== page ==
The cumulative study gives valuable information on potential effects of future trade agreements, focussing on 12 yet to be implemented trade agreements, ranging from some that have already been negotiated (Canada, Vietnam), to some at various stages of negotiation (USA, Mercosur, Japan, Thailand, Indonesia, Philippines), while including two that are still to be negotiated (Australia, New Zealand) and two that involve the modernisation of existing agreements (Turkey, Mexico).

This study, in contrast, looks at the trade and broader economic effects that can be observed from three agreements that have already been concluded and implemented (full implementation is still going on for the agreement with South Korea, as transitional periods for trade liberalisation are gradually phased-in; for Mexico the existing agreement from 2000 is analysed and not the future modernisation for which negotiation are ongoing).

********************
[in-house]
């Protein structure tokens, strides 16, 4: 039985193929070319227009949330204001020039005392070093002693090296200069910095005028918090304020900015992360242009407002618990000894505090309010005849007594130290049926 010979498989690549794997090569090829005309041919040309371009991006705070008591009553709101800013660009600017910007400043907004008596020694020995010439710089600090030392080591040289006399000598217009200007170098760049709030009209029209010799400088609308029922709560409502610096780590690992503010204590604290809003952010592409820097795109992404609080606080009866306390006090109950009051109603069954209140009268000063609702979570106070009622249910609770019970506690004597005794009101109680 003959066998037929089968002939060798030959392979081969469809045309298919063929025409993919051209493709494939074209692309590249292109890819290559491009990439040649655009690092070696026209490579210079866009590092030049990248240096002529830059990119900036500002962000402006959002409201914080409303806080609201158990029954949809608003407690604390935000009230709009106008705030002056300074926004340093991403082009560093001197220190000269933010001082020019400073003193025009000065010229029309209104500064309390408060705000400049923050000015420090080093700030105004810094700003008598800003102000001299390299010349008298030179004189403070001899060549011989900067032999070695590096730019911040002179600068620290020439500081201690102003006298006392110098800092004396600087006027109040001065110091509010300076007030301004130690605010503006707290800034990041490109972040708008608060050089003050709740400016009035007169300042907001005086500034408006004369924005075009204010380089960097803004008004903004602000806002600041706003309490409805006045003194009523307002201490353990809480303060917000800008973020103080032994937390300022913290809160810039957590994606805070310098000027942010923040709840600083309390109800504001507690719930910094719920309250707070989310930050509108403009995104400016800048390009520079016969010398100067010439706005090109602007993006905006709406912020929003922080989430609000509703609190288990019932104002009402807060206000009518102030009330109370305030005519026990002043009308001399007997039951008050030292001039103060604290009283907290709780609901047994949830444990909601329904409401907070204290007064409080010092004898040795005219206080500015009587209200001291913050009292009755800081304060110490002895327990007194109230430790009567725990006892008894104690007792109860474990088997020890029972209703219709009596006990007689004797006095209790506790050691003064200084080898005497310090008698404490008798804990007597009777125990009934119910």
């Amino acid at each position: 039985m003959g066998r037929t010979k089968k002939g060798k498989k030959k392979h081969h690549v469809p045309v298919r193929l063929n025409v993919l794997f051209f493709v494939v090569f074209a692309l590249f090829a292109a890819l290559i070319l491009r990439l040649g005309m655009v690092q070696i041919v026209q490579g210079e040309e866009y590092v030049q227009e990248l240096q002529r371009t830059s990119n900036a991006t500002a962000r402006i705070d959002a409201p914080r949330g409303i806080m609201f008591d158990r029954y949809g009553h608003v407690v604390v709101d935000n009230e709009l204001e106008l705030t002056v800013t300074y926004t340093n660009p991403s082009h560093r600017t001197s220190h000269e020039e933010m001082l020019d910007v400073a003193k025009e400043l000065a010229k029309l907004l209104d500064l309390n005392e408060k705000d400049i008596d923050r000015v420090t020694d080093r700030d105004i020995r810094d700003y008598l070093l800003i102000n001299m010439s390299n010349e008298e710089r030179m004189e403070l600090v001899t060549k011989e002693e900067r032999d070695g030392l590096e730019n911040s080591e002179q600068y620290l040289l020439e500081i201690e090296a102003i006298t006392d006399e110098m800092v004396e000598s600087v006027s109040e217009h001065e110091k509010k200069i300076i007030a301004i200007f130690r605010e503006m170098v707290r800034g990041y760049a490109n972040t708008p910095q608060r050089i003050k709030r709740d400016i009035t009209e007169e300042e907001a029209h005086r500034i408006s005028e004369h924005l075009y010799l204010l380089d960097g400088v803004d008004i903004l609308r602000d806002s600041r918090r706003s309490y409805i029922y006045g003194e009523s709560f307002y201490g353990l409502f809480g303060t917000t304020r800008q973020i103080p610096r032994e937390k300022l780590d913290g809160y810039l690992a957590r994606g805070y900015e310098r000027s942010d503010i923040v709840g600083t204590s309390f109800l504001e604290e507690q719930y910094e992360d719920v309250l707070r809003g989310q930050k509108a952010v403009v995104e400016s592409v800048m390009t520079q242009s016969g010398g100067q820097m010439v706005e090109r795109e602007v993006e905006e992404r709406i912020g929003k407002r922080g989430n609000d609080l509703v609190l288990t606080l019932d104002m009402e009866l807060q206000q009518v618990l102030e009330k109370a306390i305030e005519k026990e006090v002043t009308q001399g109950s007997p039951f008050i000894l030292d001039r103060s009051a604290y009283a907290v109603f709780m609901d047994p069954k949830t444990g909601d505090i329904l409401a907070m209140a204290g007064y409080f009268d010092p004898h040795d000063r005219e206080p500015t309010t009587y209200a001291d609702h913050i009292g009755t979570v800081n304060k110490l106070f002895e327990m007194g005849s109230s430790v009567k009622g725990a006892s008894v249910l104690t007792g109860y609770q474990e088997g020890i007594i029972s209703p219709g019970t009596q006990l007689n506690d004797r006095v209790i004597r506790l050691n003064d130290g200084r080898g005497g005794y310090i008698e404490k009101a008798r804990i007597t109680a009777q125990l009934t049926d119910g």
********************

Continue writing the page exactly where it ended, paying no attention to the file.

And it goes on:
In some publications, the Commission refers to 14,000 jobs being supported per each €1 billion of exports. Why does this study come to around 20,000 jobs in the agri-food sector alone?

The DG TRADE publication[2] refers to the fact that on average each billion euros of extra-EU exports supported around 14,000 jobs in the EU. The figures arrived at in this study, in contrast, are not average figures over all sectors and all countries, but are derived on the basis of estimated trade effects generated by liberalisation of agricultural trade on the individual agreements analysed (using the triple-difference model) multiplied by a specific employment multiplier for the agri-food production. It should also be kept in mind that agricultural production has a particularly high labour intensity.